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Marshall County deputy retires after 26 years

After 26 years with the Marshall County Sheriff’s Office, Deputy Tim Hungerford, 50, made the decision on Thursday it was time to retire.

“Today was my last working shift, but my last official day will be the end of January,” he said. “Some people were surprised, but it had been on my radar for a while.”

Hungerford joined the sheriff’s office in November 1994 and instructed DARE – Drug Abuse Resistance Education — for 15 years.

“I had an interest in law enforcement and I grew up here,” he said. “Doing this around people I lived with mattered more to me than going somewhere else.”

His proclivity for education is something Hungerford intends to use in his retirement.

“I am certified to teach, so I think I will do some substitute teaching,” he said. “I might do some part-time law enforcement and see where those careers go over the next five to 10 years.”

The past year has been a challenge for law enforcement in the country, with the defund the police movement and the animosity toward officials. While it was something that Hungerford found aggravating, it was not something he personally experienced.

“”We have good people here and they understand,” he said. “I love my job and I could do it for a few more years, but I am not getting any younger. So, I decided it was time to go.”

Hungerford said one of the advantages of working for the Marshall County Sheriff’s Office is employees are given the option to retire at the age of 50.

Sheriff Steve Hoffman knew Hungerford had been thinking about retirement for a while.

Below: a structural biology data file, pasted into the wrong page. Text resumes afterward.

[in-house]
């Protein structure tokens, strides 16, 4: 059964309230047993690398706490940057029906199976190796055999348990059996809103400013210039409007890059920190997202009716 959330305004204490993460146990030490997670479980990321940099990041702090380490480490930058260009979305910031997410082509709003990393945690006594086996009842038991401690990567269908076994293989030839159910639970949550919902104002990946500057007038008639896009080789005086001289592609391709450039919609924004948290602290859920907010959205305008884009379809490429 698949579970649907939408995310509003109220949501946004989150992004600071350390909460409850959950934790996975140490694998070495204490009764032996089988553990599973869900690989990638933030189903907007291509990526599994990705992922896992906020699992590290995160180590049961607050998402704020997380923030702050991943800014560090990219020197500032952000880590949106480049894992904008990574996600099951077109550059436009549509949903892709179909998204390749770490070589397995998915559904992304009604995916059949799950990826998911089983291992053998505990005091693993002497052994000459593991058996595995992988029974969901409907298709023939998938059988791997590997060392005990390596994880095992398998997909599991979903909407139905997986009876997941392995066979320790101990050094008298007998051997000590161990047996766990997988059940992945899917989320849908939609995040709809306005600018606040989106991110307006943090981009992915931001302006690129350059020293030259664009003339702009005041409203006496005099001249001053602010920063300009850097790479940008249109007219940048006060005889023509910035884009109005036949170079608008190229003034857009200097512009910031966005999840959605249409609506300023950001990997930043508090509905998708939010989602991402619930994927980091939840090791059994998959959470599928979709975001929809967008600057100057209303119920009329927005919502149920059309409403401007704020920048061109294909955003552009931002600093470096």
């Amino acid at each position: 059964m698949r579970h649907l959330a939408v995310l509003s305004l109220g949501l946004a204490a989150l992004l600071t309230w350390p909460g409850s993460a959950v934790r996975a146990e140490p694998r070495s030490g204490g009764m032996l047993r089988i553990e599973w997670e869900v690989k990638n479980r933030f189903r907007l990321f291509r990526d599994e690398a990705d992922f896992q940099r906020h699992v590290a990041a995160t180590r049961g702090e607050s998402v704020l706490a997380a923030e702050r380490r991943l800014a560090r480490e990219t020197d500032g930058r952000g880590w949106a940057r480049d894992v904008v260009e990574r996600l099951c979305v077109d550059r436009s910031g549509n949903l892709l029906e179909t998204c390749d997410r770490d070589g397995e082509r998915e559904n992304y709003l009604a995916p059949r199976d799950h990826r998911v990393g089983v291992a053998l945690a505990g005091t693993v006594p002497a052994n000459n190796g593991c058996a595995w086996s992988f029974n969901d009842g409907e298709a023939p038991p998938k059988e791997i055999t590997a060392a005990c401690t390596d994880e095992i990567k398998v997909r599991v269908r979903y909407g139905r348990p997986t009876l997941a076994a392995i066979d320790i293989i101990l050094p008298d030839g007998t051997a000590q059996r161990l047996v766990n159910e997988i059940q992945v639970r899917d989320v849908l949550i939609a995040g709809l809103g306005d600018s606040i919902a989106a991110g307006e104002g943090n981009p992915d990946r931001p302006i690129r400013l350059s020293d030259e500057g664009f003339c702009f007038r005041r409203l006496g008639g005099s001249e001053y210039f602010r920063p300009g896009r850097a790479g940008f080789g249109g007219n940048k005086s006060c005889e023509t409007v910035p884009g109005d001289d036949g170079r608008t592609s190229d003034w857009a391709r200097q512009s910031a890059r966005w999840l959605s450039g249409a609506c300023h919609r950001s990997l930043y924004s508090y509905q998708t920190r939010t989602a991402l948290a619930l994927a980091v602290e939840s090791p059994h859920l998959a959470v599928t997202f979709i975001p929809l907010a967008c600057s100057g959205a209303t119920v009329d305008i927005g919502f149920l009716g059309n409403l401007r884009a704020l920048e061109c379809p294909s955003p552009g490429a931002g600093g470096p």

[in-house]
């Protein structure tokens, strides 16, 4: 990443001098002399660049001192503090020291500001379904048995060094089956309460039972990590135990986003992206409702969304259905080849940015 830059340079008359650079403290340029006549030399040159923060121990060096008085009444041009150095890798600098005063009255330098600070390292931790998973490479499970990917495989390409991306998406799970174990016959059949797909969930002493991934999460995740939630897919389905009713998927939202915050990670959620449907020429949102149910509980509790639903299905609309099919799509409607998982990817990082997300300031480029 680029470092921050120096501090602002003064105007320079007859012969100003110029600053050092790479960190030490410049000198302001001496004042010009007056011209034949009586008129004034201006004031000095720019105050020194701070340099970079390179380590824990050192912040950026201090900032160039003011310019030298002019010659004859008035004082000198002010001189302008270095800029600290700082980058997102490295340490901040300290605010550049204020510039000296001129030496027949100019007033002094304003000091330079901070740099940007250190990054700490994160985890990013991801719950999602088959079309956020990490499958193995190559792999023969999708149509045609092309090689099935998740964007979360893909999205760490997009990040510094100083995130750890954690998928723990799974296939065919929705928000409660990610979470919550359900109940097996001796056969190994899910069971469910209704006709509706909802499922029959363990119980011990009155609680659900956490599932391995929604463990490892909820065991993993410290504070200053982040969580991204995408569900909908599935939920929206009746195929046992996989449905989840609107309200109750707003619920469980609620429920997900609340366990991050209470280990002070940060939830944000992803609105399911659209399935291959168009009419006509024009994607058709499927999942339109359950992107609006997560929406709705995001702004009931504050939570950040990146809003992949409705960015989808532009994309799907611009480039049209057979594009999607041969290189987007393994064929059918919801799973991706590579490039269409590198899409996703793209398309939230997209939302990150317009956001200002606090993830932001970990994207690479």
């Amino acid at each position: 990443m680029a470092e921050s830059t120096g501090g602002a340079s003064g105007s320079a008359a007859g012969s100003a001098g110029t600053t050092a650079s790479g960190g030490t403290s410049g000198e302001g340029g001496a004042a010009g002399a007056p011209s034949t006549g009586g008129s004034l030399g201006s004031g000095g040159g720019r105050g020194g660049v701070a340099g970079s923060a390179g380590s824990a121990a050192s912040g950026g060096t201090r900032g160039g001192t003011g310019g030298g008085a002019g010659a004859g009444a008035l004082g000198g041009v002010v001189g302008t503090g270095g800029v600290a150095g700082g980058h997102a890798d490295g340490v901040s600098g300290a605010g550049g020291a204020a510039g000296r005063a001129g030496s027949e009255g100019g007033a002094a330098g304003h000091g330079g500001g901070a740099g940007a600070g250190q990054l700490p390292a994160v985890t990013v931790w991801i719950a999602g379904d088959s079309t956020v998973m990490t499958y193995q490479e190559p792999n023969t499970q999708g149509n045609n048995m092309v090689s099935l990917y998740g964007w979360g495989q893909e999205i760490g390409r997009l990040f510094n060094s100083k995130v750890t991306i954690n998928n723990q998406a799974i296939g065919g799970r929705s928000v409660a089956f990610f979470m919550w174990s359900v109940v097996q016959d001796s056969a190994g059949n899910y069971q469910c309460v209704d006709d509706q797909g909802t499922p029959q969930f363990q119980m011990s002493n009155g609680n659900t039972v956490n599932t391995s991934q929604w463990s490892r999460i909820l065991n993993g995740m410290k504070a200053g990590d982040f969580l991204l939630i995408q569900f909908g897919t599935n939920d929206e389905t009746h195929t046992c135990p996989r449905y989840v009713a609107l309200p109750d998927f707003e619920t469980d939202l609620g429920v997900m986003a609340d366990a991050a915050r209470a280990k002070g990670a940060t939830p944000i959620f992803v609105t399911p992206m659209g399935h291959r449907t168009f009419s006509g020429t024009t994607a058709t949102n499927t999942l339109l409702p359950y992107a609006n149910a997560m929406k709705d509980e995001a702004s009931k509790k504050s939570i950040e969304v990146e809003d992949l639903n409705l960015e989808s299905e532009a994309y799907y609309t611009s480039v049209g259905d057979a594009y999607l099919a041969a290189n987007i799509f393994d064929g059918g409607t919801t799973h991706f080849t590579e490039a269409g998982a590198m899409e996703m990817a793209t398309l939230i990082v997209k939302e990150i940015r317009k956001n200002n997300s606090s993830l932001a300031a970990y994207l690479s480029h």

“He was contemplating his exit strategy,” he said. “When you’re in a position like this, with familial connections with coworkers, it adds extra layers.”

Hoffman and Hungerford were partners in the early 90s. Hoffman said they relied on each other through thick and thin. He remembers how passionate Hungerford was in teaching children about the dangers of drugs, and his passion for taking drunk drivers off of the Marshall County roads.

“I am going to miss his laughter and his work ethic,” Hoffman said, remembering.

Now the task arises to fill his shoes and Hungerford has some advice for whomever wants to take it on.

“This is a great career and you need to be proactive in the community and serve the people,” he said. “This is an important job. I enjoyed my time serving as a Marshall County Sheriff’s deputy. It was a great career.”

Hungerford and his wife, Teri, have three children — Ellen, 20, Sam, 13, and Ethan, who passed away at the age of 7.

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Contact Lana Bradstream at 641-753-6611 or

lbradstream@timesrepublican.com.

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